Author’s H-indices were obtained and recorded using Scopus through Columbia University Libraries. Finally, all videos were categorized by topic into one of the following groups: rotator cuff, arthroplasty, labrum/instability, fracture, and other. 

Comparisons of means between groups were performed by use of the independent samples t test. Pearson r was used to test correlations between variables when both variables were continuous. All statistics were performed with Excel statistical software (Microsoft, Redmon, WA, USA).

Results

The total number of views of the top 50 videos ranged from 129,583 to 15,127 (Table 1). The publication years of the top 50 videos ranged from 2008 to 2018, with 2009 accounting for the most videos (Figure 1). The majority of the videos were published from 2008 to 2010 and only two videos were published after 2014. The mean number of views for each video, per year, from 2008 to 2018 ranged from 15,798 to 38,124 (Figure 2). All videos in the top 50 were published in English. 

Rank

Author/Video/Year of Publication

Number of Views (View Frequency*)

1

Gilles Walch/Latarjet-Patte Procedure/2009

129,583 (11,780)

2

Mark Mighell/ORIF of Proximal Humerus Fracture using Locked Plating/2010

90,116 (9,012)

 

3

Gilles Walch/Live Reverse Total Shoulder Arthroplasty using a Deltopectoral Apporach/2009

69,317 (6,302)

 

4

Michael Gardner/Proximal Humerus ORIF: Exposure and Reduction Techniques/2011

55,226 (6,136)

 

5

David Altchek/Arthroscopic Bankart Repair/2008

55,180 (4,598)

6

Georg Lajtai/Anatomical Shoulder Update 1 - Anatomy Demonstration/2009

53,067 (4,824)

 

7

Freddie Fu/Innovation in Sports Medicine - Is the Latest Always the Greatest?/2012

49,694 (6,212)

 

8

Christian Gerber/Anatomy and Treatment of the Rotator Cuff/2014

44,785 (7,464)

9

Sumant Krishnan/Arthroscopic Rotator Cuff Repair using the Triangle Technique/2008

42,215 (3,518)

10

Michael Gardner/ORIF of the Proximal Humerus Through an Anterolateral Acromial Approach/2010

40,814 (4,081)

11

Brian Cole/Arthroscopic Bankart& SLAP Reapir/2008

39,119 (3,260)

12

Sumant Krishnan/AC Joint Reconstruction with Hamstring Autograft/2010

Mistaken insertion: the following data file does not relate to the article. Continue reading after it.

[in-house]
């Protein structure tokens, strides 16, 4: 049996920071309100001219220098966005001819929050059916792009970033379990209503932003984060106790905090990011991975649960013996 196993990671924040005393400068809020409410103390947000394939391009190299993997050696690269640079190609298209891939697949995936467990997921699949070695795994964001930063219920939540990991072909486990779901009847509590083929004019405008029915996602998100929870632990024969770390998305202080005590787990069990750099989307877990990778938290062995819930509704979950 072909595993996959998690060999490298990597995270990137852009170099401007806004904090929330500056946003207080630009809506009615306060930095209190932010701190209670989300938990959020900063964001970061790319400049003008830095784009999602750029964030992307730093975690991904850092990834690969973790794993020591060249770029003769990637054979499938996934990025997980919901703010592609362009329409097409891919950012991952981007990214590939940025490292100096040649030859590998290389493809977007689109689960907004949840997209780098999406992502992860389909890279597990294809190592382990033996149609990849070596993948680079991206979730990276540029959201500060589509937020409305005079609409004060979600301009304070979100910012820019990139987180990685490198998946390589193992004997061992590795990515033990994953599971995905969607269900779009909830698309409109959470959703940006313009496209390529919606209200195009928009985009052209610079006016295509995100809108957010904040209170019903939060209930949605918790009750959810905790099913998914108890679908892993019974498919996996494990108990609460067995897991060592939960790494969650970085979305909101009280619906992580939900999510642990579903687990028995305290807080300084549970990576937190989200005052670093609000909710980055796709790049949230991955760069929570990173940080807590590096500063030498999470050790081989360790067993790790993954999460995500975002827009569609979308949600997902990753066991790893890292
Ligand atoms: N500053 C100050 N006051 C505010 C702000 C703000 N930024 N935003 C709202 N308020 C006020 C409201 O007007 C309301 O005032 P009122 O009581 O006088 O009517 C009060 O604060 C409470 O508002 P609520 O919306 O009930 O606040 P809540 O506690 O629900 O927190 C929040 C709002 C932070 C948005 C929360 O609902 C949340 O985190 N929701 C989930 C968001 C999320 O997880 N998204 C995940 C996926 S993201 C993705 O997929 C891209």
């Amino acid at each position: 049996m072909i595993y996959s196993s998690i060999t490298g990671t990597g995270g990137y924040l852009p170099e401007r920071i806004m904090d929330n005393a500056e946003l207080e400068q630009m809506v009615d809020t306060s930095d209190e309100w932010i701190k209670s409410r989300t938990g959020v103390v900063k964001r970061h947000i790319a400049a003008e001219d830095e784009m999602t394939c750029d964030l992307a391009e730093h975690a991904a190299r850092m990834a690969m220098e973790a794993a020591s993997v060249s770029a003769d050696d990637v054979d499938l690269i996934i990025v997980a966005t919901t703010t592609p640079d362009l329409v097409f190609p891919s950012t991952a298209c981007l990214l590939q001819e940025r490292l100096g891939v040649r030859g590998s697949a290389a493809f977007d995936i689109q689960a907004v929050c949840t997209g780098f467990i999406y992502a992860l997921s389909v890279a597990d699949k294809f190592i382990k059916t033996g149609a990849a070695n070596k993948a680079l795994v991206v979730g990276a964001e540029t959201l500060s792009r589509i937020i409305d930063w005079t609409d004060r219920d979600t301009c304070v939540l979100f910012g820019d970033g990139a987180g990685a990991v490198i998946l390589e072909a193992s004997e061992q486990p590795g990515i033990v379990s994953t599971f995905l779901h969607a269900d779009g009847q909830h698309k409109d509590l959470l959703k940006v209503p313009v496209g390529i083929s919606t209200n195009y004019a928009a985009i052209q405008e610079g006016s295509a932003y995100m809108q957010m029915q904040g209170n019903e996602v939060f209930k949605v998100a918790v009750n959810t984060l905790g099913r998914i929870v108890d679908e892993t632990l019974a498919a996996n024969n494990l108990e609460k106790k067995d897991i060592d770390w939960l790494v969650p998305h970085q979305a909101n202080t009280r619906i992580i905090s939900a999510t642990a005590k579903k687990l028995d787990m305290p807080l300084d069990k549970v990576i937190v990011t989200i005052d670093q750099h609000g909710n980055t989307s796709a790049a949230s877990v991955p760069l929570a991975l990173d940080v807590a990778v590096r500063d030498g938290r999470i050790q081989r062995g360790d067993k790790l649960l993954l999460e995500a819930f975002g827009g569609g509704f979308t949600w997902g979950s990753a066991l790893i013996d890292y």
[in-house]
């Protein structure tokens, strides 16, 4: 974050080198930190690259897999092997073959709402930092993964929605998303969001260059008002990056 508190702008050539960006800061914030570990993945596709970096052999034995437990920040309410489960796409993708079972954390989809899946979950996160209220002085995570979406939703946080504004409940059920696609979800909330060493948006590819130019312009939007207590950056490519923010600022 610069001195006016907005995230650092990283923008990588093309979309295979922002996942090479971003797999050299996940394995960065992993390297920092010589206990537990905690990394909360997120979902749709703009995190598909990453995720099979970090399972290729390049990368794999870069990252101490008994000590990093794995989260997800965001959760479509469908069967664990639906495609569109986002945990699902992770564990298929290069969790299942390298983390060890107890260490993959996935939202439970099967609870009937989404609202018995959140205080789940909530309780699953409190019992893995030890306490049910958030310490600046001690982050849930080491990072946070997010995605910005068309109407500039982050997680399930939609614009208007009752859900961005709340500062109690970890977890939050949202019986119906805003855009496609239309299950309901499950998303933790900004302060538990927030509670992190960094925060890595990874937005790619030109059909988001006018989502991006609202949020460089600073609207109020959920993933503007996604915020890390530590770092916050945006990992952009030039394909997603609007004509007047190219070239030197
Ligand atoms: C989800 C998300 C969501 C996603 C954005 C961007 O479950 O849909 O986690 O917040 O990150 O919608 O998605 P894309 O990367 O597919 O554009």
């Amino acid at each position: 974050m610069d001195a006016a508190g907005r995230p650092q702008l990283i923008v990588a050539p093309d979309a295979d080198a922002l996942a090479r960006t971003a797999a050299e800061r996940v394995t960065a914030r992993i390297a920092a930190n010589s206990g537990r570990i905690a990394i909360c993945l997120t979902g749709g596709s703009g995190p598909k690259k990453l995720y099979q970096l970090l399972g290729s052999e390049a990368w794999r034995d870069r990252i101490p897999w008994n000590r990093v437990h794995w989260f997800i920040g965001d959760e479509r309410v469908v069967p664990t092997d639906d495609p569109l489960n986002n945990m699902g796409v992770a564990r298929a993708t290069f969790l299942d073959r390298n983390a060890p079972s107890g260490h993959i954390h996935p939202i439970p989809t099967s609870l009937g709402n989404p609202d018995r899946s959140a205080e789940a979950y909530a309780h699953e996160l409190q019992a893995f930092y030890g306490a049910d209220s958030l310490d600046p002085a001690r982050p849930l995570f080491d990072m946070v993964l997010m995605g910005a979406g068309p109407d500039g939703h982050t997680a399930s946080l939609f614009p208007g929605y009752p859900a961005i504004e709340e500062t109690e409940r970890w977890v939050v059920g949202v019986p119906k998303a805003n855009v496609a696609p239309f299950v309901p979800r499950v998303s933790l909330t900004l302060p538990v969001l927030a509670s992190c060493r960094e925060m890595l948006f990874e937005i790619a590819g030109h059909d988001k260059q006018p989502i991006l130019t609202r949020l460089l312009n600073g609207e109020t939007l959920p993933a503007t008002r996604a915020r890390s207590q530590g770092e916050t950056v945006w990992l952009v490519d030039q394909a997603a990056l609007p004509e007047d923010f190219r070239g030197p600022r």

38,954 (3,895)

13

Sumant Krishnan/Biceps Tenodesis – Landmarks and Diagnostic Arthrscopy/2008

38,804 (3,234)

14

Kenneth Egol/ORIF of Proximal Humerus Fracture/2011

33,064 (3,674)

15

Gary Gartsman/Standard Arthroscopic Rotator Cuff Repair/2008

32,300 (2,692)

16

Peter Millett/Plate Fixation of Midshaft Clavicle Fractures/2010

31,611 (3,161)

17

Fredrick Matsen/Total Shoulder Replacement/2008

30,839 (2,570)

18

JP Warner/Open Latarjet for Shoulder Instability/2009

30,367 (2,761)

19

William Levine/Arthroscopic Repair of Massive Rotator Cuff Tear/2011

27,706 (3,078)

20

JP Warner/Examination of the Shoulder for Rotator Cuff Disease/2010

26,878 (2,688)

21

Eugene Wolf/Arthroscopic Bankart&Remplissage Procedure/2009

26,252 (2,387)

22

Garry Gartsman/Biceps Tenodesis – Sutureless Technique/2009

26,026 (2,366)

23

Richard Hawkins/Reverse Total Shoulder Arthroplasty: Steps to get it right/2012

25,719 (3,215)

24

Joseph Abboud/ProximaHumerus Fracture Fixation Using Precontoured Locking Plate/2008

25,610 (2,134)

25

Thomas Edwards/Latarjet Reconstruction for Anterior-Inferior Glenoid Bone Loss/2008

25,558 (2,129)

26

Petter Millett/Suprascapular Nerve Entrapment – Arthroscopic Release/2008

23,740 (1,978)

27

Joaquin Sanchez-Sotelo/Open Reduction and Locking Plate Fixation for Proximal Humerus Fractures/2014

23,709 (3,952)

28

Neil Maki/Arthroscopic Shoulder Portals: Anatomic & Clinical Considerations/2009

22,698 (2,063)

29

JP Warner/Hemiarthroplasty for Comminuted Fracture of the Proximal Humerus/2008

22,370 (1,864)

30

Boileau Pascal/Reverse Shoulder Arthroplasty for the Treatment of Proximal Humerus Fractures in the Elderly Patient/2014

20,981 (3,497)

31

Sumant Krishnan/Reverse Shoulder Arthroplasty for Acute Proximal Humerus Fracture/2009

20,915 (1,901)

32

Russell Warren/Arthroscopic Rotator Cuff Repair/2008

20,313 (1,693)

33

Stephen Snyder/Diagnostic Arthroscopy of the Shoulder: SCOI 15 Point Exam/2011

20,092 (2,232)

34

Joaquin Sanchez-Sotelo/Humeral Shaft Fractures: Should I Nail It or Plate It?/2010

19,307 (1,931)

35

Eduardo Carrea/Understanding the Humeral Neck Fractures/2010

19,186 (1,919)

36

Gilles Walch/Latarjet – History, Indications, Results, & Technical Tips/2009

19,030 (1,730)

37

Riley Williams/Arthroscopic SLAP Lesion Repair/2008

18,494 (1,541)

38

Laurent Lafosse/Arthroscopic Biceps Tenodesis using Suture Anchor/2009

18,460 (1,678)

39

Sumant Krishnan/Subpectoral Open Biceps Tenodesis using Interference Screw/2009

18,268 (1,661)

40

Gregory Bain/Understanding Anatomy to Avoid Complications in Clavicle Fractures/2015